HIV Comes Calling...
Call centers in India emerged during the late 80s and expanded their popularity throughout the 90s. As jobs migrated from the US and other countries into India, so too followed the vast migration of young Indian graduates into cities like Hyderabad, Mumbai, Bangalore and Chennai. Social critics have long argued that the rapid cultural shift among young Indians in these cities have been directly and negatively related to the increase in the number of call centers. But such a shift should hardly be alarming. As India continues to output more than one million graduates each year, many will seek entry to the call center workplace or other IT related firms. In a country where the per capita income is less than $500/yr, call center operators can expect to earn between $3000 and $5000 annually. The cities are tasked with providing entertainment and leisure for the large employment sector, the result now being that they the largest number of pubs in all of Asia. Increasingly more businesses are seeing and seizing the opportunity of grabbing a portion of this emerging and exploding market.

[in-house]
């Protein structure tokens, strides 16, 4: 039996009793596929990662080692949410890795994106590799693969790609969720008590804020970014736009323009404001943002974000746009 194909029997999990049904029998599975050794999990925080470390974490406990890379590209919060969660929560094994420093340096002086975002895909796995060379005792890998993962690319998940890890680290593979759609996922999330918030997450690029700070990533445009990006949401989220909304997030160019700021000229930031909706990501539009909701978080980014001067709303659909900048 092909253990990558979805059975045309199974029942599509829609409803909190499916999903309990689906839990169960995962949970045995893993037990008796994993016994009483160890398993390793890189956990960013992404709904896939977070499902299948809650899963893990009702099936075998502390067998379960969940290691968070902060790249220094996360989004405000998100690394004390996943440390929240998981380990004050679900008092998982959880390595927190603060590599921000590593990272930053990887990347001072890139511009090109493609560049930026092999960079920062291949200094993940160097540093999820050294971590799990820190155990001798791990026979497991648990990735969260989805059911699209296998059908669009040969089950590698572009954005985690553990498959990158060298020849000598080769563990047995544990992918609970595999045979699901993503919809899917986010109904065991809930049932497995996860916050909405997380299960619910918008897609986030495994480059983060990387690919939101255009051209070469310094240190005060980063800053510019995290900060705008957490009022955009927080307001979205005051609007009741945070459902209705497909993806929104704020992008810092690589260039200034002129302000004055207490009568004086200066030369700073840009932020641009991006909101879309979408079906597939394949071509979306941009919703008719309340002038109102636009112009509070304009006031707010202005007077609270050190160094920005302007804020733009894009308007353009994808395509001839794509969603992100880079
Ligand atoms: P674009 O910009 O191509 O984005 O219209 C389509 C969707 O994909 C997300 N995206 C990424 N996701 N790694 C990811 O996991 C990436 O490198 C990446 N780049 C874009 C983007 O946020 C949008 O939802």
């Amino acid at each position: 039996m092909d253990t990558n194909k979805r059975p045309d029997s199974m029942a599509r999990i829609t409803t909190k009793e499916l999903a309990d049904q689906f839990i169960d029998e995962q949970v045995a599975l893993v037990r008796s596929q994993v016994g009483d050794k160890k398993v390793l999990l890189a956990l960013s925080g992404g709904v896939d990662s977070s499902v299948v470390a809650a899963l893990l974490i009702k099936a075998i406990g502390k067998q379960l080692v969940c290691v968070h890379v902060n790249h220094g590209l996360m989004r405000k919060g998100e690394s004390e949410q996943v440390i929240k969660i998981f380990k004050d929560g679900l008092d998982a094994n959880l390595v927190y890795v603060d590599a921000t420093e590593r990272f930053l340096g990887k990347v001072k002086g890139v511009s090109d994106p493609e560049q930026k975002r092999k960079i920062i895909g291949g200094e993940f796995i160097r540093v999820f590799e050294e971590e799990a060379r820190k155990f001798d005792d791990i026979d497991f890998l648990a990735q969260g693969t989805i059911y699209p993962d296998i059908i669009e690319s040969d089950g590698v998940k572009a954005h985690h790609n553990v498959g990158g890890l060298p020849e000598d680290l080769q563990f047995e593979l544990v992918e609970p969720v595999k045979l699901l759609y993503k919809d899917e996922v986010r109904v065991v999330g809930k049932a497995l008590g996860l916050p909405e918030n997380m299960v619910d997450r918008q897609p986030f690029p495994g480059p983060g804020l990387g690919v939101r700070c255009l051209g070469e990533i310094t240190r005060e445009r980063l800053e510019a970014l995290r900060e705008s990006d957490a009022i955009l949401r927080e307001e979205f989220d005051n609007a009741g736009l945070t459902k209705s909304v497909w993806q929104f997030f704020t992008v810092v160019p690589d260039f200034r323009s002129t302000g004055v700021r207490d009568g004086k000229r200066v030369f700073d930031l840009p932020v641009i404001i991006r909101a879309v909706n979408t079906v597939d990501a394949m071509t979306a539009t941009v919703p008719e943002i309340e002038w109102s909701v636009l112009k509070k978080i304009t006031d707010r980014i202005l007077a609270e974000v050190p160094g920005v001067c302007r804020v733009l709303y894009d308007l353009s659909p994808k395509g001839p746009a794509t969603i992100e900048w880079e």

For many poor families the decision to send their sons and daughters off to these cities represents an opportunity for betterment and upward social mobility. For many young girls in particular, the move to the city represents the first time living away from home on the own.
The call centers themselves are a 24-hour machine. The operators perform long shifts which require them to work through the night as cities such as Bangalore are almost 12 hours ahead of New York. With a high concentration of young people with their new found freedom and lots of cash with which to enjoy that freedom, sexual activity has also risen dramatically. This also represents a dramatic cultural shift. Whereas two decades ago open discussions about premarital sex was somewhat of a taboo subject, many of these “round the clock” operators now openly admit to having such encounters. At the same time several others admit to having multiple partners since moving to the cities.
These admissions are an obvious cause for concern. Over 80% of HIV cases in India are transmitted sexually while the country now has the highest HIV positive population in the world with over 5.7 million. Largely considered to be an epidemic striking much of India’s poor (see Nuke’s aren’t India’s greatest threat to the world), HIV/AIDS is now aggressively knocking on the door of India’s rising middle class.